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Habitat suitability modelling for the harbour porpoise (Phocoena phocoena) in the Belgian part of the North Sea
Seghers, S. (2016). Habitat suitability modelling for the harbour porpoise (Phocoena phocoena) in the Belgian part of the North Sea. MSc Thesis. Oceans & Lakes, Interuniversity Master in Marine and Lacustrine Science and Management: Gent, Antwerpen, Brussel. 77 pp.

Thesis info:

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Documenttype: Doctoraat/Thesis/Eindwerk

Trefwoord
    Phocoena phocoena (Linnaeus, 1758) [WoRMS]

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Abstract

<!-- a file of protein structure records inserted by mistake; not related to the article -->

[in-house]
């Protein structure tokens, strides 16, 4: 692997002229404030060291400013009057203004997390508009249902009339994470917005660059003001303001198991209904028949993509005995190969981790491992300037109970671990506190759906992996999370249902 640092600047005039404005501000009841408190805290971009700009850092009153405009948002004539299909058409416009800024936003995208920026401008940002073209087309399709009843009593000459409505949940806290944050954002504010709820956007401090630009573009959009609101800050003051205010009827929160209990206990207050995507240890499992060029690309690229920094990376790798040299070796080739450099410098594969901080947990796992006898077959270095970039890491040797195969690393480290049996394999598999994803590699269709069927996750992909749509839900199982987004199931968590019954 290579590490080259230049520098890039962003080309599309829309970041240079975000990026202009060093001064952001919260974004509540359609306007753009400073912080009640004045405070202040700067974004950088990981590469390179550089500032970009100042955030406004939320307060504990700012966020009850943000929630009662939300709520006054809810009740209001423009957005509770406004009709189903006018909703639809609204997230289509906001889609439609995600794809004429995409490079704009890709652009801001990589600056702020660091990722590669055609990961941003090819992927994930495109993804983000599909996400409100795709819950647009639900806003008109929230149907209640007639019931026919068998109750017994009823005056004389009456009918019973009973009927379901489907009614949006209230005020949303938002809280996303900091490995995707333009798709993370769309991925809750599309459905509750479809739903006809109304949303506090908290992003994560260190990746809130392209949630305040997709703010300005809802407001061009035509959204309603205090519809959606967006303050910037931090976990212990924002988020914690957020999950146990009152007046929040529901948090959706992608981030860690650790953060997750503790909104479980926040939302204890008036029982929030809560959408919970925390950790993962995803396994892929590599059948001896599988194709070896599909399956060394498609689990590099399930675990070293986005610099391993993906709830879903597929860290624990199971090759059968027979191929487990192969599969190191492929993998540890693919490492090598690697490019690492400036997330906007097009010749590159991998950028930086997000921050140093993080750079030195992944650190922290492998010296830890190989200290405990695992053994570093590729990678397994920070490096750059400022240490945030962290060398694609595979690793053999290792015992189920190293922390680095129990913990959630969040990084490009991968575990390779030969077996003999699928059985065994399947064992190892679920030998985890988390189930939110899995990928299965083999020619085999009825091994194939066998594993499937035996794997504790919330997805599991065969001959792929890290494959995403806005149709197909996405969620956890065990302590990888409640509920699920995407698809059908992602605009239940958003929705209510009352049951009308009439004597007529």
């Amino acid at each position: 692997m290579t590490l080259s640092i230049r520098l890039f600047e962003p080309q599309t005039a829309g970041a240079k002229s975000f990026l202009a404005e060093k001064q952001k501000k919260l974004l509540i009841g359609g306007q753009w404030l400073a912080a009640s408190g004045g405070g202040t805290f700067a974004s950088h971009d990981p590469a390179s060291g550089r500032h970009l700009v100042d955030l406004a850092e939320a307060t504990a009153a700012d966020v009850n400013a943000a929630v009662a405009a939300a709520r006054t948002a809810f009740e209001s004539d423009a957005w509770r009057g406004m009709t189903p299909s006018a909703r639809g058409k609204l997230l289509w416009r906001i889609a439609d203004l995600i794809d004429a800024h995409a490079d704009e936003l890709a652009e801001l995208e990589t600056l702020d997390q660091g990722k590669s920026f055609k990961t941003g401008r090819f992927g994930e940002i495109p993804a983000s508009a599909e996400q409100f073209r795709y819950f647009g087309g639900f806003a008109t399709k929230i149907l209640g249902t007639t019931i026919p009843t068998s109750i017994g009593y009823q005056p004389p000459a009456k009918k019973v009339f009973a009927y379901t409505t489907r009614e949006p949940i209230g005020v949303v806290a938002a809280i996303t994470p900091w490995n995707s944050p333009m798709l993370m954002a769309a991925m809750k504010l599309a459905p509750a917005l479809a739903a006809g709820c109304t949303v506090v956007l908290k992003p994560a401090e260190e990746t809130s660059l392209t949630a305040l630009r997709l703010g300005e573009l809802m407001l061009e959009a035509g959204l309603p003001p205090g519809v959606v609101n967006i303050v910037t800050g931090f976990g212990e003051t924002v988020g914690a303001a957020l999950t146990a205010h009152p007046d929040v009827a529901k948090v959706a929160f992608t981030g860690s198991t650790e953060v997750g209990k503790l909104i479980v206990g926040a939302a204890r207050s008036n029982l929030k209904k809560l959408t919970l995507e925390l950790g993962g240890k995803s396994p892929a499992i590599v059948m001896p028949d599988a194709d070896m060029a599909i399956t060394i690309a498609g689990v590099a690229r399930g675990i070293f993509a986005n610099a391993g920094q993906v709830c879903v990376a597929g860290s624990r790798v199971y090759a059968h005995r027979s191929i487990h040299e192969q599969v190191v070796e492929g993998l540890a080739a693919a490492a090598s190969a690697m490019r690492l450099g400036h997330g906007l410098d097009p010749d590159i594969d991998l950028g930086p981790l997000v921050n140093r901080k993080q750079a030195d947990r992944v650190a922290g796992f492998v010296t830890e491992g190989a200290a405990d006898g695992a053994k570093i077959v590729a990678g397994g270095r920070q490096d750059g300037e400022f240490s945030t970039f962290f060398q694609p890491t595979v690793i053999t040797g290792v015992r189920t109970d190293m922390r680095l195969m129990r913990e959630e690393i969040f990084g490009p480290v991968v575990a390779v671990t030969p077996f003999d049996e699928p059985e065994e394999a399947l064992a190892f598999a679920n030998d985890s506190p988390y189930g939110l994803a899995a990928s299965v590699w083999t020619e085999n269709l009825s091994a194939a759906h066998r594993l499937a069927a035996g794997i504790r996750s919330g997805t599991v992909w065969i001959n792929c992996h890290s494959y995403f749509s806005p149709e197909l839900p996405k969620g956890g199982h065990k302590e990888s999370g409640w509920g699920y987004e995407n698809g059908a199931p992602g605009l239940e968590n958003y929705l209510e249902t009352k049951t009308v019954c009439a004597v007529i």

The harbour porpoise (Phocoena phocoena) is the most common cetacean species in the North Sea and more particularly in the Belgian part of the North Sea (BPNS). Recently, a southern shift was observed in the distribution pattern of harbour porpoises, probably due to a shift in food availability. Marine mammals are facing many anthropogenic threats: bycatch, overfishing, pollution, noise… Therefore, management is necessary to conserve the harbour porpoise. Management requires sufficient knowledge about its ecology. However, little is known about the habitat preferences of harbour porpoises. The aim of the present study was to define suitable habitats for harbour porpoises and to define which environmental variables are most relevant to the distribution of these animals. To achieve this goal, observations of harbour porpoises were obtained from aerial line transect surveys in the BPNS during the period 2008-2014. Based on previous studies, seven predictors were selected to define the habitat suitability of harbour porpoises: depth, bathymetric position index (BPI), macrobenthic community, distance to shipping lanes, suspended particulate matter (SPM), distance to offshore wind turbines and ocean currents (two velocity variables in the x and y directions). To define distribution patterns, univariate relationships between the response variable, i.e. the observations of harbour porpoises, and the environmental variables separately, were determined. Further, the software MaxEnt (Maximum Entropy Species Distribution Modelling) was used to define the relevant predictors. MaxEnt provides an efficient tool in species distribution modelling, because it only requires presence data. The three most important predictors were ocean currents, distance to offshore wind turbines and depth. According to the modelling by MaxEnt, calm and deep waters away from offshore wind farms were the most suitable habitats for harbour porpoises in the BPNS. Although the other predictors contributed less to the model, a clear distribution pattern was still found. However, this study only presented correlations between the occurrence of harbour porpoises and multiple environmental variables; no causalities were derived. Future studies should unravel the causes of their distribution pattern.

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